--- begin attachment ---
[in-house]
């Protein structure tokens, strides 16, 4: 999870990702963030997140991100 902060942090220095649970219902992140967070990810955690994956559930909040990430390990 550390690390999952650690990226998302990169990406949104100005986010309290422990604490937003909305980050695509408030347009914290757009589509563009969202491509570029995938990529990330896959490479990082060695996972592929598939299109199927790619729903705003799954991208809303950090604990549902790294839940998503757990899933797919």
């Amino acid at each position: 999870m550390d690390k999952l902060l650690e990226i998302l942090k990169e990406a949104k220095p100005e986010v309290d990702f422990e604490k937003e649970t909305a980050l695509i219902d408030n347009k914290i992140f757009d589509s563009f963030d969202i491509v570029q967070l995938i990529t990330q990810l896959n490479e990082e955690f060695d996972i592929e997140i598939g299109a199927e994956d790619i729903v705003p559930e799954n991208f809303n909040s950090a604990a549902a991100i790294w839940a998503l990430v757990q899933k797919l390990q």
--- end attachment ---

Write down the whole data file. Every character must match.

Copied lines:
[in-house]
């Protein structure tokens, strides 16, 4: 999870990702963030997140991100 902060942090220095649970219902992140967070990810955690994956559930909040990430390990 550390690390999952650690990226998302990169990406949104100005986010309290422990604490937003909305980050695509408030347009914290757009589509563009969202491509570029995938990529990330896959490479990082060695996972592929598939299109199927790619729903705003799954991208809303950090604990549902790294839940998503757990899933797919």
């Amino acid at each position: 999870m550390d690390k999952l902060l650690e990226i998302l942090k990169e990406a949104k220095p100005e986010v309290d990702f422990e604490k937003e649970t909305a980050l695509i219902d408030n347009k914290i992140f757009d589509s563009f963030d969202i491509v570029q967070l995938i990529t990330q990810l896959n490479e990082e955690f060695d996972i592929e997140i598939g299109a199927e994956d790619i729903v705003p559930e799954n991208f809303n909040s950090a604990a549902a991100i790294w839940a998503l990430v757990q899933k797919l390990q």